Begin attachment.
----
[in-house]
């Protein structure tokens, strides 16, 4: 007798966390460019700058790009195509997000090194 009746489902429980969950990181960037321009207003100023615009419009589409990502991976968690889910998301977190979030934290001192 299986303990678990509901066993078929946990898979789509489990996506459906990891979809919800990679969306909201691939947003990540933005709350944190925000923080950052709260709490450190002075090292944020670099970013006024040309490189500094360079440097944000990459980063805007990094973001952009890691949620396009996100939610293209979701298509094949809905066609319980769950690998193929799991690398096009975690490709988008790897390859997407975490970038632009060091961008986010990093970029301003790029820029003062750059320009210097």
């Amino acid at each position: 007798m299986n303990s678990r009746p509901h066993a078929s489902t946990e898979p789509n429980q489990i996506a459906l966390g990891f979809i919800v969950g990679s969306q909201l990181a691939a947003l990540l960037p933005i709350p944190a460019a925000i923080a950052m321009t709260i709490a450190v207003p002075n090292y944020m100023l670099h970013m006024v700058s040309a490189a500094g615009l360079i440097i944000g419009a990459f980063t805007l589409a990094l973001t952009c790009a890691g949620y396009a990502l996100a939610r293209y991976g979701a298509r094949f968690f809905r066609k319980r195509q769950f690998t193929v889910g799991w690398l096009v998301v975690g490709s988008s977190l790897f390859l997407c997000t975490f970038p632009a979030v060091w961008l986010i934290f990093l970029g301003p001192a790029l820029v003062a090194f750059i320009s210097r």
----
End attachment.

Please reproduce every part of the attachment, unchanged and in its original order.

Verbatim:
[in-house]
């Protein structure tokens, strides 16, 4: 007798966390460019700058790009195509997000090194 009746489902429980969950990181960037321009207003100023615009419009589409990502991976968690889910998301977190979030934290001192 299986303990678990509901066993078929946990898979789509489990996506459906990891979809919800990679969306909201691939947003990540933005709350944190925000923080950052709260709490450190002075090292944020670099970013006024040309490189500094360079440097944000990459980063805007990094973001952009890691949620396009996100939610293209979701298509094949809905066609319980769950690998193929799991690398096009975690490709988008790897390859997407975490970038632009060091961008986010990093970029301003790029820029003062750059320009210097």
């Amino acid at each position: 007798m299986n303990s678990r009746p509901h066993a078929s489902t946990e898979p789509n429980q489990i996506a459906l966390g990891f979809i919800v969950g990679s969306q909201l990181a691939a947003l990540l960037p933005i709350p944190a460019a925000i923080a950052m321009t709260i709490a450190v207003p002075n090292y944020m100023l670099h970013m006024v700058s040309a490189a500094g615009l360079i440097i944000g419009a990459f980063t805007l589409a990094l973001t952009c790009a890691g949620y396009a990502l996100a939610r293209y991976g979701a298509r094949f968690f809905r066609k319980r195509q769950f690998t193929v889910g799991w690398l096009v998301v975690g490709s988008s977190l790897f390859l997407c997000t975490f970038p632009a979030v060091w961008l986010i934290f990093l970029g301003p001192a790029l820029v003062a090194f750059i320009s210097r």